According to observations of naturalists and beekeepers.
Where are you?
30 kilograms per ha
SOURCE FOR HONEY BEES:
Major in some areas
Wine raspberry is nonnative in North America. According to a fact sheet, wine raspberry was introduced to the United States in 1890 as breeding stock for blackberry cultivars, although the date of introduction may have been earlier. It is North American distribution is from eastern Canada, New England and New York south to Georgia and west to Michigan, Illinois, and Arkansas. It is considered invasive in Maryland, Pennsylvania, Tennessee, Virginia, North Carolina, West Virginia, and the District of Columbia. Disjunct populations of wine raspberry may occur in Colorado (a fact sheet) and possibly British Columbia, Canada. Wine raspberry is native to China, Japan, and Korea.
This plant is present in at least 22 states/provinces in this country.
Wine raspberry is a deciduous, thicket-forming shrub that produces upright and arching biennial canes from a perennial root system. Canes average 1.6 to 4.9 feet (0.5-1.5 m) in length and may reach 9 feet (2.7 m) tall. Canes are bristly and thorny and covered with distinctive glandular red hairs that are 0.1 to 0.2 inch (3-5 mm) long. The hairs give the canes a reddish color when seen from a distance (a fact sheet).
Wine raspberry leaves are compound and consist of 3 serrated, blunt-tipped leaflets with purple veins that are densely white-tomentose underneath (a fact sheet). Petioles are densely hairy. The terminal leaflet is 1.6 to 3.9 inches (4-10 cm) long and about as wide. Lateral leaflets are 1.0 to 3.1 inches (2.5-8.0 cm) long. Wine raspberry has small greenish flowers with white petals that occur in a terminal panicle on glandular short-hairy pedicels. The glandular-hairy calyx lobes envelop the developing fruits and keep them covered until almost ripe.
Wine raspberry fruit is 0.4 inches (1 cm) thick and shiny red. Each fruit is composed of an aggregate of large succulent drupelets commonly referred to as a "berry". Each fruit contains numerous seeds that are 0.1 to 0.2 inch (2-4 mm) long.
In April, floricanes produce new leaves. In early May, new primocanes originate from the perennial root system. In late May, floricanes undergo lateral branching and may produce flowers and fruit; fruit production occurs in late June to August. Fruits of wine raspberry ripen together. After producing fruit in late summer, the leaves of floricanes senesce and the cane gradually dies.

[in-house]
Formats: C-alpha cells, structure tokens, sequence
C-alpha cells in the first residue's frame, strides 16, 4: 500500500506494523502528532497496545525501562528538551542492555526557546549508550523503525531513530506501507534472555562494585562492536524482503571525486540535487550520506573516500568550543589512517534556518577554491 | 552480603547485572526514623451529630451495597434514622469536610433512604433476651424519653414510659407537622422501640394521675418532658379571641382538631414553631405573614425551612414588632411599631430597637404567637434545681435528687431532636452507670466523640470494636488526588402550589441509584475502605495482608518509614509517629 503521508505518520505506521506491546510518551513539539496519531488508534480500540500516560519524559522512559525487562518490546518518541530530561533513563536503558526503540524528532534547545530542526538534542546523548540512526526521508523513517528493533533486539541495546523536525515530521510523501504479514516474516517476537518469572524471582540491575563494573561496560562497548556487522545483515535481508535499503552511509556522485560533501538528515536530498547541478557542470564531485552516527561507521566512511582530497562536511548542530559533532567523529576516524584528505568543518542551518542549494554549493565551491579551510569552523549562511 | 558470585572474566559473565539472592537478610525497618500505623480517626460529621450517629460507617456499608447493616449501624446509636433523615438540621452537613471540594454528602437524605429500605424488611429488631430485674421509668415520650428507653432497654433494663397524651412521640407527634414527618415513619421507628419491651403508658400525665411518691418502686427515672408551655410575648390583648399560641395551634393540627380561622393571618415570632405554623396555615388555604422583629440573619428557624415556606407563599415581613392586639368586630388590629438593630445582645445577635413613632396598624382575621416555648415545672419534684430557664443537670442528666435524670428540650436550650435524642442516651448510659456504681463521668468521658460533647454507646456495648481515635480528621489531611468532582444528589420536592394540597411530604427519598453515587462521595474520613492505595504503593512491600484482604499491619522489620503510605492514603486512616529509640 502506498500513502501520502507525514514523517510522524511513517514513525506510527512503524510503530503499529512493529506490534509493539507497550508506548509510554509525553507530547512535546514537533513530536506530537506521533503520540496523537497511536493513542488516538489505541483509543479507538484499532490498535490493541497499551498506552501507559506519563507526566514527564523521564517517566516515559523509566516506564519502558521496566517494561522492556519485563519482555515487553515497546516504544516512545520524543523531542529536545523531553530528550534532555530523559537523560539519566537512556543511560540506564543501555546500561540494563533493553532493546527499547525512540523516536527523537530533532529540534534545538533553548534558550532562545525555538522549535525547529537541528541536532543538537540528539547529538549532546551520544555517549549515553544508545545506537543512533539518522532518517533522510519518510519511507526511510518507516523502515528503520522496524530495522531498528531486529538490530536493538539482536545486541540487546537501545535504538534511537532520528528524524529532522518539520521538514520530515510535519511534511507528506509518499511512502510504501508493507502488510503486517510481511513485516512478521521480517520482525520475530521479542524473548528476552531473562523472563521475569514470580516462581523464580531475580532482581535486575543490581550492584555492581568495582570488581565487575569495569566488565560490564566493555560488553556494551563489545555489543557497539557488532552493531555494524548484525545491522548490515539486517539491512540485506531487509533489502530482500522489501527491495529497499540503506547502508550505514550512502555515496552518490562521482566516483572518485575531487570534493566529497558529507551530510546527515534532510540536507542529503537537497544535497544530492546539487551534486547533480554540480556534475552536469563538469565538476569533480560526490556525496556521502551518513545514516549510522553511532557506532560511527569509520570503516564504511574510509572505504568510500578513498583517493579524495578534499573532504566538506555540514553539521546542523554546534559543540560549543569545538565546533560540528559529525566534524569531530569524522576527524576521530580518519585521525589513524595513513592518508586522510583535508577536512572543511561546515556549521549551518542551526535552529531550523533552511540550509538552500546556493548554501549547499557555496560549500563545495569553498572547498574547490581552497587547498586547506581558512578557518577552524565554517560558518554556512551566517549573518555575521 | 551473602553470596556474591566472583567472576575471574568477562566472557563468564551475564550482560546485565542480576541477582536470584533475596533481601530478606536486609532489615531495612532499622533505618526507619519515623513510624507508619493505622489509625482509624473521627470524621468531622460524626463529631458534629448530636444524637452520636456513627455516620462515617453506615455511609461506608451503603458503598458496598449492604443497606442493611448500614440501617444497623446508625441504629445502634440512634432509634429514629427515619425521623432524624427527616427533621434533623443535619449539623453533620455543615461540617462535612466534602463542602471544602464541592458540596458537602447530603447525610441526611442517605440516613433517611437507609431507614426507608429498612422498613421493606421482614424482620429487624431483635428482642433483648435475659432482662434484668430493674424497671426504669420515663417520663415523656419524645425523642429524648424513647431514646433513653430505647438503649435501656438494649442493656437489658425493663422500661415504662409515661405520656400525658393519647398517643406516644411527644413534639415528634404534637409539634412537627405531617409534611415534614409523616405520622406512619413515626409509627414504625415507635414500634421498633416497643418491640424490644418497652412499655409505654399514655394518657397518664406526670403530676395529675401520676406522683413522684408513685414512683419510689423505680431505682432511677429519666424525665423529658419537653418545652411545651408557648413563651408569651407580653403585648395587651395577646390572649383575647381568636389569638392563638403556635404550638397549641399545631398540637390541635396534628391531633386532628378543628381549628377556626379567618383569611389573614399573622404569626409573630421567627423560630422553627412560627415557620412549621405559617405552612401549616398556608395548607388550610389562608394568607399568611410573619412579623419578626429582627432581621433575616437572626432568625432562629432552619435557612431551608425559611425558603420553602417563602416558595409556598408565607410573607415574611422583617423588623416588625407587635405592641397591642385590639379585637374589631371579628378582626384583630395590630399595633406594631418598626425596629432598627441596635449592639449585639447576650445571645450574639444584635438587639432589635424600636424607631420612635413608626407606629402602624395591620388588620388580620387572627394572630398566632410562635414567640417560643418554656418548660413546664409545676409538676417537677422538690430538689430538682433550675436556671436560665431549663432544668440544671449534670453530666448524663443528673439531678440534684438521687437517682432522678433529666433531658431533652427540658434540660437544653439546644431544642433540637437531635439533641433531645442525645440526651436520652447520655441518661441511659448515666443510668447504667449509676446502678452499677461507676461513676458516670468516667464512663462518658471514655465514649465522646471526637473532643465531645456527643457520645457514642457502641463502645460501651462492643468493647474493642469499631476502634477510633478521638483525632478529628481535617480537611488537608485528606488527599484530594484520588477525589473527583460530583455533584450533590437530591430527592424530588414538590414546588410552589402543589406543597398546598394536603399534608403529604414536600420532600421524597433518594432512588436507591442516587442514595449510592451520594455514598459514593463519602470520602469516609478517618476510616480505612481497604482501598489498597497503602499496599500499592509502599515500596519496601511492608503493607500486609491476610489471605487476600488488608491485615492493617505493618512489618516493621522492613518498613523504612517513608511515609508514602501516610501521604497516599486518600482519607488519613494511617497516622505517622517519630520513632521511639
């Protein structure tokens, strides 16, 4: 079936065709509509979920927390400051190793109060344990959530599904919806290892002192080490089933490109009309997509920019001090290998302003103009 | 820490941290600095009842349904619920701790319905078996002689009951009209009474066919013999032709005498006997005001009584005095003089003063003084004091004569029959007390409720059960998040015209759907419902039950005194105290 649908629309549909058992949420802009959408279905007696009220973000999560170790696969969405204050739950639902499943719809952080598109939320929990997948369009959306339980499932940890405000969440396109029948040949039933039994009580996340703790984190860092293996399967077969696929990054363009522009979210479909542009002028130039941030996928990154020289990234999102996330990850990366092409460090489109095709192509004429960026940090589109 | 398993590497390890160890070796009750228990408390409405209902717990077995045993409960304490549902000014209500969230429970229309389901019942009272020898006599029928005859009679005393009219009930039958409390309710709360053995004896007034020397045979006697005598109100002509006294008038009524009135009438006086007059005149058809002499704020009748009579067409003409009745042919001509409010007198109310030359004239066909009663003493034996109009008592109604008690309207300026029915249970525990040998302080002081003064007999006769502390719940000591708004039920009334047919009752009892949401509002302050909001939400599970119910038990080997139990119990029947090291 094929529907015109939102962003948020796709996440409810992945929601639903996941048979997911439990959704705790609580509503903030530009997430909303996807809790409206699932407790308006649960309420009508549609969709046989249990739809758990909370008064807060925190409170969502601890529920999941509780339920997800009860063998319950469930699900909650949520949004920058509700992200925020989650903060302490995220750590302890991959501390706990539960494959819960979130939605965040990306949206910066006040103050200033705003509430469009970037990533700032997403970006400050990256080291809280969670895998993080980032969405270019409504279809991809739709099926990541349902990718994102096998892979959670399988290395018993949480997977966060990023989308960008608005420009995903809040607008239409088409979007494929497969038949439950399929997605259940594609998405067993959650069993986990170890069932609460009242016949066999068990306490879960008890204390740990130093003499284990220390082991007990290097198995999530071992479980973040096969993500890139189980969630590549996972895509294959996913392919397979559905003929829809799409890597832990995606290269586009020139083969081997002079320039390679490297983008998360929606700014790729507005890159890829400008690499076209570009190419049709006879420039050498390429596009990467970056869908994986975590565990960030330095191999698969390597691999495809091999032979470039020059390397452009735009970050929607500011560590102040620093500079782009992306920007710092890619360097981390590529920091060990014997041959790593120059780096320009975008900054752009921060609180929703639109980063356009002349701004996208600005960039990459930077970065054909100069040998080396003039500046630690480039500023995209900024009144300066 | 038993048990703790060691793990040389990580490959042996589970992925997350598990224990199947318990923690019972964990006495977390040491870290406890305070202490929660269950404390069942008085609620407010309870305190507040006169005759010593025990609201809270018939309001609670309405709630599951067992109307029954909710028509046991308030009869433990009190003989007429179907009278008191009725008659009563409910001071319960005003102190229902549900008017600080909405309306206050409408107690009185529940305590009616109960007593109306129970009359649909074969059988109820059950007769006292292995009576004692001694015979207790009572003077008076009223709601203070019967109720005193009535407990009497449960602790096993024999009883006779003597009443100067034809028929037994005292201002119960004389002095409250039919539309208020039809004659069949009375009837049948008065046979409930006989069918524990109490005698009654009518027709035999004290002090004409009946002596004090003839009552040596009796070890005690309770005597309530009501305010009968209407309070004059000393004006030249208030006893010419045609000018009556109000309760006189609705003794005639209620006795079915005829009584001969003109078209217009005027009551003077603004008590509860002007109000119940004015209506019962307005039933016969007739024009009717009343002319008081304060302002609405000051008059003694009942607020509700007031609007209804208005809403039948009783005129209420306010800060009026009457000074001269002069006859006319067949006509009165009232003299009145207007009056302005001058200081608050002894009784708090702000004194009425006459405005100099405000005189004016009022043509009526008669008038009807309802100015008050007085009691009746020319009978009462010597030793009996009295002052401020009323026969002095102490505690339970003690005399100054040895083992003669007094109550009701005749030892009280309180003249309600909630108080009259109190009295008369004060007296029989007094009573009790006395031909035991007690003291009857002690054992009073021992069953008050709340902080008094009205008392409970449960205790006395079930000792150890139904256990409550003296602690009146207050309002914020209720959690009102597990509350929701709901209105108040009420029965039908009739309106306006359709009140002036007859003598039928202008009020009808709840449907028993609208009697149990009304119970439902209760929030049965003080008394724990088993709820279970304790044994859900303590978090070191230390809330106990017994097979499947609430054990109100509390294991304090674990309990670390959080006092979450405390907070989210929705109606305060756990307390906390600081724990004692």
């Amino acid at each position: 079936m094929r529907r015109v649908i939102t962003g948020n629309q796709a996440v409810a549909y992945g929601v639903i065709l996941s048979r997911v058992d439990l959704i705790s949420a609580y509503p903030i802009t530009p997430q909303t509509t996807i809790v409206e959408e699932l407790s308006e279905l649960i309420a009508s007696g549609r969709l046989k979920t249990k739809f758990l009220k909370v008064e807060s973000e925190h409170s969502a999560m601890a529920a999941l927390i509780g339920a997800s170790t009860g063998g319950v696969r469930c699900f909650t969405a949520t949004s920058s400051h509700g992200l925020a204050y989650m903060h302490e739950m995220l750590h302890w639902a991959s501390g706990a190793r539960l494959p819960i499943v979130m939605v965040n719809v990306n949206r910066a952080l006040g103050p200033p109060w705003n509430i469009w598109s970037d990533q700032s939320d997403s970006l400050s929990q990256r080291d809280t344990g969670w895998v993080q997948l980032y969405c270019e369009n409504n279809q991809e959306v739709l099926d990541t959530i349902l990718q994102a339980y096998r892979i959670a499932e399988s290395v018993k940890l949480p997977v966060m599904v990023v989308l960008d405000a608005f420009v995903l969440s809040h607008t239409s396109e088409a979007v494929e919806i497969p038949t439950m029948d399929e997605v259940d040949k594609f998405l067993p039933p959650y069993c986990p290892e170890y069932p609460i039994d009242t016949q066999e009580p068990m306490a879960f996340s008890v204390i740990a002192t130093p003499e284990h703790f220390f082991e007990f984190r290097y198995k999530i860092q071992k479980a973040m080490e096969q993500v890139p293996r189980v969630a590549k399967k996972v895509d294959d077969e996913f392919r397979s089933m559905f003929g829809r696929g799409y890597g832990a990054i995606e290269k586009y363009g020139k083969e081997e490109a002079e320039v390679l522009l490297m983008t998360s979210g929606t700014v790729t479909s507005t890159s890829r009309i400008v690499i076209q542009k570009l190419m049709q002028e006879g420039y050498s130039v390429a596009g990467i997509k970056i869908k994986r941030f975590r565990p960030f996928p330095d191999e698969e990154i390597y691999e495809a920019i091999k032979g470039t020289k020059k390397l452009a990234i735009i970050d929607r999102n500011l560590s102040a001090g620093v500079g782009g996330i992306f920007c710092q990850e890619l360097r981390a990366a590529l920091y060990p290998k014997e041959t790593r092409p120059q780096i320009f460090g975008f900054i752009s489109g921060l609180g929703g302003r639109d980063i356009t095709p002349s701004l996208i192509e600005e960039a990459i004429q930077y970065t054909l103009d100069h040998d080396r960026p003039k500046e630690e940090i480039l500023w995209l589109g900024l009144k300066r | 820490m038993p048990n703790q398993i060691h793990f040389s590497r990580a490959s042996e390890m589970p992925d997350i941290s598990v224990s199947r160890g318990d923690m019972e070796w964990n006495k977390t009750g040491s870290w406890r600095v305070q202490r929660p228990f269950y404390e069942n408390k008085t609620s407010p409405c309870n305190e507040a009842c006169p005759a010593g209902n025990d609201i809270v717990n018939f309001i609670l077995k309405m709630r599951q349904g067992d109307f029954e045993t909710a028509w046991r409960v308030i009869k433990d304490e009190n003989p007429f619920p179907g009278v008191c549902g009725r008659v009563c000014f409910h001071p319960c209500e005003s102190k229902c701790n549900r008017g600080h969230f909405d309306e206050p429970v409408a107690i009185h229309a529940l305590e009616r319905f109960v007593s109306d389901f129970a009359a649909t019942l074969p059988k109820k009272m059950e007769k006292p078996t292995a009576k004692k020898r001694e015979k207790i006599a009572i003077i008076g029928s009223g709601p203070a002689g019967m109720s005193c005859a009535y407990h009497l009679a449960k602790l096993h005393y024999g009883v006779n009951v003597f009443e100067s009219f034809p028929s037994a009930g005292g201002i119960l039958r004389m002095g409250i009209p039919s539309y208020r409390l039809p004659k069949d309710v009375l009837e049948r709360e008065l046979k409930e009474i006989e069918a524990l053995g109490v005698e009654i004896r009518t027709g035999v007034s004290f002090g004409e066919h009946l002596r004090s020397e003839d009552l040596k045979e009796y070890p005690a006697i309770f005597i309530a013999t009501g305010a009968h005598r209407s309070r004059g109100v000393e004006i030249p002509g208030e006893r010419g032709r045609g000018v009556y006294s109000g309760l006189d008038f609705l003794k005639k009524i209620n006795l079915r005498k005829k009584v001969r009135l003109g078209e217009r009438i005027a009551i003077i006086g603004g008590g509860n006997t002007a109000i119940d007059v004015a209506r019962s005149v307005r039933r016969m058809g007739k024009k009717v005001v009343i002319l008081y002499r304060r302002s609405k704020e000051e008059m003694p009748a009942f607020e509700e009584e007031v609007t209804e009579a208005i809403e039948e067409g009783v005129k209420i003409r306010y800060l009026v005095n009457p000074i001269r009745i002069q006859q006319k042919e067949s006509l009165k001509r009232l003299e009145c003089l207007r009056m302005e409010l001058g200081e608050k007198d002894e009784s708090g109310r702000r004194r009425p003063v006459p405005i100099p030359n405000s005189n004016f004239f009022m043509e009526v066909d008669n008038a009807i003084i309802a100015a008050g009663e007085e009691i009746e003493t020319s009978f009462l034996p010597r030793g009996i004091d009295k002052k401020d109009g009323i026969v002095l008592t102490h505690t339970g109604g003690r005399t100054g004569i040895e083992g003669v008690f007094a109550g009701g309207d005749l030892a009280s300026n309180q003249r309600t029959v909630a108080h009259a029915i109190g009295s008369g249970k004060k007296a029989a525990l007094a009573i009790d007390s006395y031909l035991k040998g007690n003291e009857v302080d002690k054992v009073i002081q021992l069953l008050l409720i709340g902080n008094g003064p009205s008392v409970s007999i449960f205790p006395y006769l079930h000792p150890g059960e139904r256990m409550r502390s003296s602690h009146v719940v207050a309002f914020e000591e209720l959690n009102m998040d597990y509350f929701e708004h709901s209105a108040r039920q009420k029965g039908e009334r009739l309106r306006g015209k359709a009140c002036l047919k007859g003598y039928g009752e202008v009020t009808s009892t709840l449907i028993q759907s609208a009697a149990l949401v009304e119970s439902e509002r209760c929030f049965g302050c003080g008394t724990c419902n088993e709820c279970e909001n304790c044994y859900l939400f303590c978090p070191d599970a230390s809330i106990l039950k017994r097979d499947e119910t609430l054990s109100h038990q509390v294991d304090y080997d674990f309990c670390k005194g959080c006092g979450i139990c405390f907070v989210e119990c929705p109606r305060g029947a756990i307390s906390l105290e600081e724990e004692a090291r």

Allium schoenoprasum (aka: Chives)
Brassica napus (aka: Rapeseed)
Sinapis arvensis (aka: Charlock mustard, California rape, Charlock, Corn mustard, Canola, Kaber mustard, Rapeseed mustard)
Asclepias tuberosa (aka: Butterflyweed, Butterfly Milkweed, Orange Milkweed, Pleurisy Root, Chigger Flower, Canada root, Fluxroot, Indian paintbrush, Indian posy, Orange root, Orange Swallow-wort, Tuber root, Yellow milkweed, White-root, Windroot, Butterfly love)
Calendula officinalis (aka: Marigold, Calendula, Pot marigold, English marigold)
Agastache foeniculum (aka: Giant hyssop, Blue giant hyssop, Anise hyssop, Fragrant giant hyssop, Lavender giant hyssop)
Cucumis sativus (aka: Cucumber, Cetriolo, Gherkin)
Chamaenerion angustifolium (aka: Fireweed, Great willowherb, Rosebay willowherb, Saint Anthony's Laurel, French-willow)
Borago officinalis (aka: Borage, Starflower, Common borage, Cool-tankard, Tailwort)
Cucumis melo (aka: Cantaloupe, Rockmelon, Sweet melon, Spanspek, Honeydew melon, Honeymelon, Crenshaw, Casaba)
Citrullus lanatus (aka: Watermelon)
Hyssopus officinalis (aka: Hyssop)
Calluna vulgaris (aka: Heather, Scotch heather, Common heather, Ling, Simply heather)